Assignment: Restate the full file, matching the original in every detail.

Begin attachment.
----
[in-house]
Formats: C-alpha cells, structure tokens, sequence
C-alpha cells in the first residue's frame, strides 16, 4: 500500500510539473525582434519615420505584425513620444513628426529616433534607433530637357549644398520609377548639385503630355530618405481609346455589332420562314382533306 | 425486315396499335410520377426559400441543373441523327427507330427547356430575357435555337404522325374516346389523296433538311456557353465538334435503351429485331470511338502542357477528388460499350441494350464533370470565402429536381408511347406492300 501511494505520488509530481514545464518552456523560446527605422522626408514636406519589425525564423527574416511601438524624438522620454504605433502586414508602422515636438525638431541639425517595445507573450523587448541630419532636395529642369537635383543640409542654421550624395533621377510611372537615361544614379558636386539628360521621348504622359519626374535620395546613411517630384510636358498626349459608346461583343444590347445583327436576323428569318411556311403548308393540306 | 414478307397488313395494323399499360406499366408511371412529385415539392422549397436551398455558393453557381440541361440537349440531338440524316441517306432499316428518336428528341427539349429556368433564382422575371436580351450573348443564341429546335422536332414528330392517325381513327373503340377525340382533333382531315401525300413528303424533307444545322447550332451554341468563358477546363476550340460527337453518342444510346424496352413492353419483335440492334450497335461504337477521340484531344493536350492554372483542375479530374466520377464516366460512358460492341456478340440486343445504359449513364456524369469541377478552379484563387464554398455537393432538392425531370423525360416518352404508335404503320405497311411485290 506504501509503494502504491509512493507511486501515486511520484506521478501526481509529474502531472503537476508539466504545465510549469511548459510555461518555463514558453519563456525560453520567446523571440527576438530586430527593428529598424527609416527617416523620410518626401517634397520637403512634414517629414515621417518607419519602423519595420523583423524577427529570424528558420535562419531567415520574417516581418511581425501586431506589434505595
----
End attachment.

[in-house]
Formats: C-alpha cells, structure tokens, sequence
C-alpha cells in the first residue's frame, strides 16, 4: 500500500510539473525582434519615420505584425513620444513628426529616433534607433530637357549644398520609377548639385503630355530618405481609346455589332420562314382533306 | 425486315396499335410520377426559400441543373441523327427507330427547356430575357435555337404522325374516346389523296433538311456557353465538334435503351429485331470511338502542357477528388460499350441494350464533370470565402429536381408511347406492300 501511494505520488509530481514545464518552456523560446527605422522626408514636406519589425525564423527574416511601438524624438522620454504605433502586414508602422515636438525638431541639425517595445507573450523587448541630419532636395529642369537635383543640409542654421550624395533621377510611372537615361544614379558636386539628360521621348504622359519626374535620395546613411517630384510636358498626349459608346461583343444590347445583327436576323428569318411556311403548308393540306 | 414478307397488313395494323399499360406499366408511371412529385415539392422549397436551398455558393453557381440541361440537349440531338440524316441517306432499316428518336428528341427539349429556368433564382422575371436580351450573348443564341429546335422536332414528330392517325381513327373503340377525340382533333382531315401525300413528303424533307444545322447550332451554341468563358477546363476550340460527337453518342444510346424496352413492353419483335440492334450497335461504337477521340484531344493536350492554372483542375479530374466520377464516366460512358460492341456478340440486343445504359449513364456524369469541377478552379484563387464554398455537393432538392425531370423525360416518352404508335404503320405497311411485290 506504501509503494502504491509512493507511486501515486511520484506521478501526481509529474502531472503537476508539466504545465510549469511548459510555461518555463514558453519563456525560453520567446523571440527576438530586430527593428529598424527609416527617416523620410518626401517634397520637403512634414517629414515621417518607419519602423519595420523583423524577427529570424528558420535562419531567415520574417516581418511581425501586431506589434505595